The Book of What Stays

Winner of the 2010 Book Prize in Poetry

About the Book

For any of us, what stays? For the arsonist’s wife who has not yet left? The devout saint trudging another mile in his nail-shoes? The lost couple in their dying moments in a Nebraska blizzard? The old woman who refuses to leave her home in Chernobyl? With an unflinching eye, James Crews gives us the forbidden love, forbidden unions, and secret lives that, whatever the loss, the attrition, the cost, we must acknowledge, must hold, must keep. And here, in Crews’s finely wrought, deeply felt poems, is their testimony.


You can read an excerpt from The Book of What Stays on the University of Nebraska Press website here.


“This is a marvelous book: a debut collection filled with the voice of an old soul, someone who has battled to claim what he knows. James Crews’ compassionate intelligence ranges wide, looking for stories within the stories of news accounts, saints, and mythological figures, sifting through experience and possibility to find moments of intense clarity and feeling.”—Teresa Scollon, ForeWord

The Book of What Stays is one of the very best original books of poetry I’ve read in the past couple of years . . . . I feel that while this book may be the one that stays, there’s a “part two” quickly on the way.”—Michael Simms, Coal Hill Review

“James Crews’ wonderful debut collection, The Book of What Stays, is a book that traffics comfortably in the world of sensory experience: in the image, in the sound, in the touch of skin on skin, and his predilection towards scene and narrative is a welcome advance—for this reader at least.”—Travis Mossotti, Saxifrage Press

“Crews’s aptly titled debut collection has staying power galore. In his lyrical, pitch-perfect renditions of regret and loss, this poet bears exacting witness to the parallel world of acceptance and renewal animated everywhere by the dizzying physics of human grace under pressure. In describing a homeless woman’s cart brimming with empty cans and copper wiring—the ‘shining and weighty cargo / of grief she’s headed to redeem’—Crews shows us where he’s going, too. And when he elsewhere promises ‘a fast river you can follow to its source / if you believe the motto here has always been Forward,’ the poet’s hard-won optimism is nothing less than a revitalizing tonic. When all is said, if not quite done, what stays with the reader are these bracing poems: sustenance for the undeniably long haul.”—David Clewell, author of Taken Somehow by Surprise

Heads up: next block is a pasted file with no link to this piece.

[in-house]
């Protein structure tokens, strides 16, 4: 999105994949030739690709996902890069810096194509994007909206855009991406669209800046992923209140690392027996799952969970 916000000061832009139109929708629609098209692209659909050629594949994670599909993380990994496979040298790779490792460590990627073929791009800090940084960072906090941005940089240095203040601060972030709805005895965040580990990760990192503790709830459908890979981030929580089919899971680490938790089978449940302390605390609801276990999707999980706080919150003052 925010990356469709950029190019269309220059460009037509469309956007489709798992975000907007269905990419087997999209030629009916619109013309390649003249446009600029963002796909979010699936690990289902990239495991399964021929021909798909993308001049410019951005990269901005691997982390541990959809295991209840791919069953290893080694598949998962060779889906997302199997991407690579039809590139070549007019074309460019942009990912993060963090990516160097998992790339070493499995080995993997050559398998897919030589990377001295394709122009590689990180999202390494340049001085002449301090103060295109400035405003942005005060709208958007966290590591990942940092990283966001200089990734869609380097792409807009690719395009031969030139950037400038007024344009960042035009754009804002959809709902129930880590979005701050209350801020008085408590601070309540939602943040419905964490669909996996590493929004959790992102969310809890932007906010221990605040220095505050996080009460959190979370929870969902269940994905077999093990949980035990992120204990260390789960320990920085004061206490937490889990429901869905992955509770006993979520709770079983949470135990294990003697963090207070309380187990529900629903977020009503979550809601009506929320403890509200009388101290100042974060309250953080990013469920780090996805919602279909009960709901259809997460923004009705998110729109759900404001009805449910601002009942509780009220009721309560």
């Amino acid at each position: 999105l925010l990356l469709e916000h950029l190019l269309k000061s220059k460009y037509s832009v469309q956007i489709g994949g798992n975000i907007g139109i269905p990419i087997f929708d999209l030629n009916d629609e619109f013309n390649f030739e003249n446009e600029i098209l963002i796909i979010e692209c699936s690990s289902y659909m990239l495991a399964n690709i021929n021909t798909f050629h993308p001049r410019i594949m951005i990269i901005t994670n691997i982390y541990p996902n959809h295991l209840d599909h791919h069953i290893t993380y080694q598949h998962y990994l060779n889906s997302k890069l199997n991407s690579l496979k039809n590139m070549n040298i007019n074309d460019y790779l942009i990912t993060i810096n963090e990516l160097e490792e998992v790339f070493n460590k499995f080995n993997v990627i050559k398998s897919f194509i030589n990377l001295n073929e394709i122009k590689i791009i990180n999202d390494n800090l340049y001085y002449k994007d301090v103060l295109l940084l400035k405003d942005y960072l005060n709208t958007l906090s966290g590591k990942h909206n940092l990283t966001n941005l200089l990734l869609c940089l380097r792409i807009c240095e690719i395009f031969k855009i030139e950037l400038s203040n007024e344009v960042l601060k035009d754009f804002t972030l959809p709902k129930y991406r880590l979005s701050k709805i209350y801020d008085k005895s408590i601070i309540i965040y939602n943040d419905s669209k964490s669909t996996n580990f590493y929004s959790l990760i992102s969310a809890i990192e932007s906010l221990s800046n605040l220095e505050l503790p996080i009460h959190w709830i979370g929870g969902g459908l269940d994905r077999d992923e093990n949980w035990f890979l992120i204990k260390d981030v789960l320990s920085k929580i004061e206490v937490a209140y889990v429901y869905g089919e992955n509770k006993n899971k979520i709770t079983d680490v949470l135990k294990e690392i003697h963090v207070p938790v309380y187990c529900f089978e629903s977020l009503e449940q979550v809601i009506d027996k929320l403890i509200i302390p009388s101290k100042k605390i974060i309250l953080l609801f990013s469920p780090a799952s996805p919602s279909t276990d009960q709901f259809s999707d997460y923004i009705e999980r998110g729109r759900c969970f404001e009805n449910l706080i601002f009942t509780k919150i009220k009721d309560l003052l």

“In the ‘sweet language of what burns,’ James Crews explores a realm of love and loss—through images of hyacinths, lice, and loam, and through the secret lives of saints and gods, lovers, husbands, and poets. These poignant poems call us to the hope of our ‘breathing together.’”—Minnie Bruce Pratt, author of The Dirt She Ate: Selected and New Poems

About the Author

James Crews was born and raised in St. Louis, Missouri, and attended Webster University where he studied with the current Poet Laureate of Missouri and alien abduction-expert, David Clewell. His chapbook, What Has Not Yet Left, won the 2009 Copperdome Prize from Southeast Missouri State University. He is the author of two other chapbooks as well—Bending the Knot (Gertrude Press Chapbook Prize) and One Hundred Small Yellow Envelopes: A Poem After the Life and Work of Felix Gonzalez-Torres (Parallel Press). His poems have appeared in Best New Poets 2006 and 2009, basalt, Columbia, Prairie Schooner, Court Green, Crab Orchard Review and other journals. In 2009, Crews was the recipient of the Bernice Slote Emerging Writers Award from Prairie Schooner, and in 2010 he was a writer-in-residence at the Kimmel Harding Nelson Center for the Arts in Nebraska City, Nebraska, working on a second book entitled The Thousandfold Consent of Things and Animals.